1) Choose the right foam for the flowers you are using. Generally, green water-retaining foam is for fresh flowers and foliage, whilst the brown stiffer foam (dri-foam) is for dried or artificial flowers.
2) Think about the size of the space in which your arrangement will be placed, and choose the size of your container and flowers accordingly. A huge vase and lots of flowers will look overcrowded on a small side table, and equally, a small vase and a few flowers would be completely lost in a large area such as a Church.
3) When making an arrangement for a dining table, keep it low (no more than 9" high at its highest point) so that guests can converse with each other across the table without having to fight their way through the flowers!! However, if you are making an arrangement for a buffet table, always make the arrangement on a pedestal or in a tall vase to bring the flowers up and out of the way of the food.
4) Use flowers in different stages of development, from bud to full bloom. Place the buds at the top and edges of the arrangement, and the largest fullest flowers in the centre of the arrangement, more towards the bottom of the design, to form the focal area. Half-open flowers can fall anywhere between these two.
5) Use flowers and foliage with different shapes, colours and textures, for a more interesting design. Generally, you need three sorts of shapes - line material (straight leaves, such as Iris leaves, Bear Grass, Phormium, and flowers such as Liatris, Foxtail Lilies, etc), generally used to form the outline shape of your design; rounded materials (such as Carnations, open Roses, Gerberas, etc.), generally used as the focal flowers; and intermediate or filler materials, (such as Gypsophila, Waxflower, small, ferny foliage) to act as stepping stones between the other materials, and to "fill in". Use different textured materials such as ferny, furry, bold, etc., which will reflect the light differently and give interest to the design. Try to incorporate different coloured foliage, according to your colour scheme, which again will add interest to the design.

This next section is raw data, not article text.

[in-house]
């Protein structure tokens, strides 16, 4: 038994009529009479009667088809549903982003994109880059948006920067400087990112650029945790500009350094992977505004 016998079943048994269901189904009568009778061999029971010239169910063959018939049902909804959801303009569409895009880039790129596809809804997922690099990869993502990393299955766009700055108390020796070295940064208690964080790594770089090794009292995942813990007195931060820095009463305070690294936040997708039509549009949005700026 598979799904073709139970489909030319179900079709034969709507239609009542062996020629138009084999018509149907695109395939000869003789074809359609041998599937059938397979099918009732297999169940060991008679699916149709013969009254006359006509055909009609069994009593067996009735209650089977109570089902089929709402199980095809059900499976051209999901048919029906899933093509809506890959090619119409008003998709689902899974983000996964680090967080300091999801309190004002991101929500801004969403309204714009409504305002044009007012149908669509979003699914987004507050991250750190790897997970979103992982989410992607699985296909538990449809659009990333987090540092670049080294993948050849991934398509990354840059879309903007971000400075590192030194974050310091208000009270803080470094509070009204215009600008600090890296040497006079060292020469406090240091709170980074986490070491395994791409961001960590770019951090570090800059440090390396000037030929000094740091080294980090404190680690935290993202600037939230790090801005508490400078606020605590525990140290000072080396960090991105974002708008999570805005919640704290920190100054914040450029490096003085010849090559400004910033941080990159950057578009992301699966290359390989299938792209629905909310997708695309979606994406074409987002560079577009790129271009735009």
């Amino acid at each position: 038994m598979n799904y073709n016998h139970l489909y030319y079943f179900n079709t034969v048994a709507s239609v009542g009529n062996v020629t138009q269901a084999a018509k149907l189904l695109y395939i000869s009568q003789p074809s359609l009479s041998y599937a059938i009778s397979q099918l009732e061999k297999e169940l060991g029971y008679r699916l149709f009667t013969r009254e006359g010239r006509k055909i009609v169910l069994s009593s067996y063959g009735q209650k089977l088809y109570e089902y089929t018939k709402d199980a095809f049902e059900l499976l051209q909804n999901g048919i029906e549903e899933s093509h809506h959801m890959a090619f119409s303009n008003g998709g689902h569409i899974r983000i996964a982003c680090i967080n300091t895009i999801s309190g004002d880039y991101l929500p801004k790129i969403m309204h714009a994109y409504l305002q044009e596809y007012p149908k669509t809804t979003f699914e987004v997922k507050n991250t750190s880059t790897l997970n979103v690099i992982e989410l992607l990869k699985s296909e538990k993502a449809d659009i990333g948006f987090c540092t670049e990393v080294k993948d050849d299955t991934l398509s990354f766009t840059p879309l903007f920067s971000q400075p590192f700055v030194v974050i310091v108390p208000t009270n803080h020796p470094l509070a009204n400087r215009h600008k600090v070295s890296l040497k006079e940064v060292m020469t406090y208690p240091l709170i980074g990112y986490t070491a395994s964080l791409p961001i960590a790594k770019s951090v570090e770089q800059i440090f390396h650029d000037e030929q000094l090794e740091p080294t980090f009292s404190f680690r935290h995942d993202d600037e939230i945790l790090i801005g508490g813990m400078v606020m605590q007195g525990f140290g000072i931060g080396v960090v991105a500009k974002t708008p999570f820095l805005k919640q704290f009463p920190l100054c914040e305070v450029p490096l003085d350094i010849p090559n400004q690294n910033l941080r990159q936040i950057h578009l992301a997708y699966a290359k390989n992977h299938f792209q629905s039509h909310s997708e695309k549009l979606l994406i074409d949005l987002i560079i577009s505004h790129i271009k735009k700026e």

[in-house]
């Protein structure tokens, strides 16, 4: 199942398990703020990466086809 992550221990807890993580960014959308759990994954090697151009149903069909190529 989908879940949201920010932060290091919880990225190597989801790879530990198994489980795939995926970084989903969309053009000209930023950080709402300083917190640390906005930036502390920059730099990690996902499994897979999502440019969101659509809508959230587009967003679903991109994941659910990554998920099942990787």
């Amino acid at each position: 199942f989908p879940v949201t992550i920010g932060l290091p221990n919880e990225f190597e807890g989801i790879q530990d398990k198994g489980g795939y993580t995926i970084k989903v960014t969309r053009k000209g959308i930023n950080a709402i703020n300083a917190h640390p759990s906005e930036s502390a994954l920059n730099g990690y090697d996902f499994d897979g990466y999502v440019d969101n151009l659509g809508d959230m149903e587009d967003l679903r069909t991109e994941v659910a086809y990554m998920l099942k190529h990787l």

6) When using open flowers such as Roses, Daffodils, Gerbera, etc., try to turn some of them at different angles to show a different shape. Never arrange all your flowers facing forwards - this is very boring!!
7) Always remove the stamens on Lilies. There are several reasons for this: a) LILY POLLEN CAN BE FATAL TO CATS. Cats probably won't try to eat Lilies, but if they brush past the flowers and get the pollen on their fur, they may ingest it whilst grooming. Don't risk it! b) the pollen will stain the flower; c) The pollen will stain any clothing or furnishings it may come into contact with; d) removing the stamens makes the flowers last a bit longer (this is because a flower which has been pollinated has completed its job in life, and therefore dies fairly soon after pollination - by removing the stamens, this is prevented, thus making the flower last longer). NEVER cut off the stamens with scissors. This is ugly, and unprofessional, and causes discolouration. Use your fingers to pull the stamens off, leaving a nice neat point which will not discolour.
8) Make sure that your colours are evenly balanced - this means not having more strong colours over one side of the arrangement than the other.
9) Always allow some space between the flowers to prevent a crowded effect. Constance Spry always said one should leave room for the butterflies!
10) Fillers such as sand, small stones or gravel can be used under the foam to raise it up so that you don't have to use so much in a deep container. This will also add weight to the container to make it more stable.
11) When using clear containers, add marbles, layers of interesting pebbles, or shells to hide the foam.
12) Position a container with three legs to show one leg directly in front. This will help the balance of the design, and prevent it from falling forward with the weight of the flowers.
13) Always check that baskets with waterproof linings do not leak before using them. Minute punctures in the plastic lining do not always show up, and can result in unexpected leaks. Fill the basket with water and leave for around half an hour, somewhere waterproof like a draining board or sink. By this time, any minute puncture in the lining will be leaking water, and you will know that the basket leaks. If in doubt, line the basket again with polythene, clingfilm or tinfoil.
14) Never place containers directly onto polished surfaces. Any unexpected water spillage can cause damage which may be difficult and expensive to rectify. Use a waterproof base under the container.
15) Never place your arrangement on top of electrical appliances. Any stray water or an unexpected leak can cause more damage than you had bargained for!